1.5 LAW IN GENERAL
• The general rules of law in Canada are a combination of,
- common law
- statute law
• The court structure is given below,
• The Adversary System - a system of opposing legal parties.
• Lower courts are compelled to follow rulings made in higher courts.
• Statues are made by provincial and federal legislatures and override common law.
• criminal law is in the federal jurisdiction, and is not within the provincial jurisdiction - ultra vires
• The theory of precedent - a basis for legal decisions. When a decision has been made in a similar case before, that decision should be used again. In apparently similar cases there might be distinctions that cause a court to not follow precedents. Occasionally precedents are used from other provinces, england, or occasionally the USA.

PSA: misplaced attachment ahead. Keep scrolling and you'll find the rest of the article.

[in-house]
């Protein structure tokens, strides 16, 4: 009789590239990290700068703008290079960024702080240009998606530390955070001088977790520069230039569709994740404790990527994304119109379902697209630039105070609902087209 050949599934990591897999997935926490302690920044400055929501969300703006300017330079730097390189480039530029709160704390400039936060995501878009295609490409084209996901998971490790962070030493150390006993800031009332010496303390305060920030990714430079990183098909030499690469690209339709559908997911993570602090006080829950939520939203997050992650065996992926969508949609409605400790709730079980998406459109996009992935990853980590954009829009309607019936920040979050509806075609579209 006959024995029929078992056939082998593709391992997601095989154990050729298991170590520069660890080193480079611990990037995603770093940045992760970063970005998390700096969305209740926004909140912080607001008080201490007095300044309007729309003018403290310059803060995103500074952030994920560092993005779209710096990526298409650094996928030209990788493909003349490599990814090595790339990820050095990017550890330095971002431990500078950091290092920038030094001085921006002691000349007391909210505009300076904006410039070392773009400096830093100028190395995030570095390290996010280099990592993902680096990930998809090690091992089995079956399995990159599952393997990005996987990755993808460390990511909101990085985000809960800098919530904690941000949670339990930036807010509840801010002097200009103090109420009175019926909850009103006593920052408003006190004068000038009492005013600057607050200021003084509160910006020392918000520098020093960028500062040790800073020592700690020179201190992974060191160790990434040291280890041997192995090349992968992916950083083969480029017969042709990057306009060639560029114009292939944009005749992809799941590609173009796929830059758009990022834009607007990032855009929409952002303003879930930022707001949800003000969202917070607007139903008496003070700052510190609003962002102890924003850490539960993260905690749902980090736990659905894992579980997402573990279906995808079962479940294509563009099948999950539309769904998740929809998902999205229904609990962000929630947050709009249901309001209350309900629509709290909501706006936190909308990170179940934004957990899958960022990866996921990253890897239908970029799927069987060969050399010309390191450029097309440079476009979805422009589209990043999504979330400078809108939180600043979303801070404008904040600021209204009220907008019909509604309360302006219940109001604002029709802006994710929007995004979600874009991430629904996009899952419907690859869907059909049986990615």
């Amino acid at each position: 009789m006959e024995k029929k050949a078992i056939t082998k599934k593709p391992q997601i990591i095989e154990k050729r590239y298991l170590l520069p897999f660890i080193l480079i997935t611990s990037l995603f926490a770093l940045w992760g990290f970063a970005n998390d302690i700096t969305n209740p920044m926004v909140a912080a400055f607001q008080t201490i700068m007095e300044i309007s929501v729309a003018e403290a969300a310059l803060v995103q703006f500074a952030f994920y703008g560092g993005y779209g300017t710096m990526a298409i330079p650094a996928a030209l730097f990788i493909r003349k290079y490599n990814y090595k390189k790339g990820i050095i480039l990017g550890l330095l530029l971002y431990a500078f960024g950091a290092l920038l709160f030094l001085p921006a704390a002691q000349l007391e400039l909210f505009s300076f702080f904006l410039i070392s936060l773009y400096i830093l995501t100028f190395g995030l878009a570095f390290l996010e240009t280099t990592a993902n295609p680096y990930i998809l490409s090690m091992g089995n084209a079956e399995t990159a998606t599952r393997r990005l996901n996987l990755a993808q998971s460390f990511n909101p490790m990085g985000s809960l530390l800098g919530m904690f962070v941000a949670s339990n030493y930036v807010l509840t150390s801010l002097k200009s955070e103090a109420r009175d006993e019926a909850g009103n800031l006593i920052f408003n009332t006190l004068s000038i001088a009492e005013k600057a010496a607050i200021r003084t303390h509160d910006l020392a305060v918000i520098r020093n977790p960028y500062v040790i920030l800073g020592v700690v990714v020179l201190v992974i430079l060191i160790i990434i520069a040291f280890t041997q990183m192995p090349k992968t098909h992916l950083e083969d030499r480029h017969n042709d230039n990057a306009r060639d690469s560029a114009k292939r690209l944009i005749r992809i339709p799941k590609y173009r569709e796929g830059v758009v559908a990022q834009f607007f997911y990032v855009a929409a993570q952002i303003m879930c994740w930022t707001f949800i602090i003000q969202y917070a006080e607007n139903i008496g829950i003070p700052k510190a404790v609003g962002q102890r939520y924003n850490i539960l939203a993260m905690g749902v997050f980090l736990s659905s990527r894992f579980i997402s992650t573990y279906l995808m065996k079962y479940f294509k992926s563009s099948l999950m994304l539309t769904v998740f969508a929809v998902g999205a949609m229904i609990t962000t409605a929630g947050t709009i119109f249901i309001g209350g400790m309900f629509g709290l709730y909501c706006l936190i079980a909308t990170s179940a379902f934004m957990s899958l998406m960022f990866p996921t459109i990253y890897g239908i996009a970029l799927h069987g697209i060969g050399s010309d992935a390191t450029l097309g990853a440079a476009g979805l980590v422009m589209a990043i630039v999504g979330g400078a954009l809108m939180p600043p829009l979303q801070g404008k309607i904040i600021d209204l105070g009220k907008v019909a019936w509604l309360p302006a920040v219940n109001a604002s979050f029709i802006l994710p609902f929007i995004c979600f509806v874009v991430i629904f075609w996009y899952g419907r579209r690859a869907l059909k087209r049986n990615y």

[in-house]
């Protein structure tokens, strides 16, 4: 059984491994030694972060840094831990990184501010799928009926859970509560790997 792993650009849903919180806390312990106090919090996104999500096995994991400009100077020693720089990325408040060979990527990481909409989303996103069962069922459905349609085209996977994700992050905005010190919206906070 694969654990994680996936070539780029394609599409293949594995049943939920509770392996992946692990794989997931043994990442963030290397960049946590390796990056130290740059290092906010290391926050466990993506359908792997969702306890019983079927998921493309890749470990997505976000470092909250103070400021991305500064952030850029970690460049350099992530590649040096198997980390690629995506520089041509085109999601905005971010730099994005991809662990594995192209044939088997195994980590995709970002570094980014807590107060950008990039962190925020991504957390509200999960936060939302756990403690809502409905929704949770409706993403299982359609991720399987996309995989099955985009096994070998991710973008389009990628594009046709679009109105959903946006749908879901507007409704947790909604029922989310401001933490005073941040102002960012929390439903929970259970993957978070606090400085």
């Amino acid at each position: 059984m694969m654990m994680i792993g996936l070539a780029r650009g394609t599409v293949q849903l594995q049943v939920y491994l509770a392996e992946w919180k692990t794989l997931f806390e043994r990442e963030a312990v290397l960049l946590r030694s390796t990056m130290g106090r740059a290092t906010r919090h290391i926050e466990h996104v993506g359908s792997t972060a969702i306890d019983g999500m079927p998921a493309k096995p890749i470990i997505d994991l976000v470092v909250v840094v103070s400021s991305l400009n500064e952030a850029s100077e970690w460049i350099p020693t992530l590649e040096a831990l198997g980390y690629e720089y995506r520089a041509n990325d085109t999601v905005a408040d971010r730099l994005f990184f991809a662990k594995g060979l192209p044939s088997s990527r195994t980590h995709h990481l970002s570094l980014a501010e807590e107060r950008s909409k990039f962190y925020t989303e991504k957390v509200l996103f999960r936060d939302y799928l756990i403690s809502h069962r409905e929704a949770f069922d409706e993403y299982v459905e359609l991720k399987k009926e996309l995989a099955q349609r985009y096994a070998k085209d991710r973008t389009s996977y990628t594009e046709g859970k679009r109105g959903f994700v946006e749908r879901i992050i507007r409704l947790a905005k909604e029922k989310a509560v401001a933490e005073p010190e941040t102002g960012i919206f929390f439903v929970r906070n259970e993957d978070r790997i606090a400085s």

• Common Law - “judge made law” - previous court decisions are used as legal principles.
• Legislation - legislation can override the common law.
- this is law passed in an elected legislature
- can be a new law or a former common law
- the court then determines how to interpret and apply the legislation
• Arbitration is an alternative to a court based lawsuit. This allows maters to be argued (either by choice or as dictated by contract). Engineers may be asked to act as arbitrator, effectively this process makes the arbitrator a judge in an ad-hoc court empowered by statutes (e.g., The Arbitrations Act of Ontario). It is possible that the result will be taken to a formal court. [Re Thomas Hackett]
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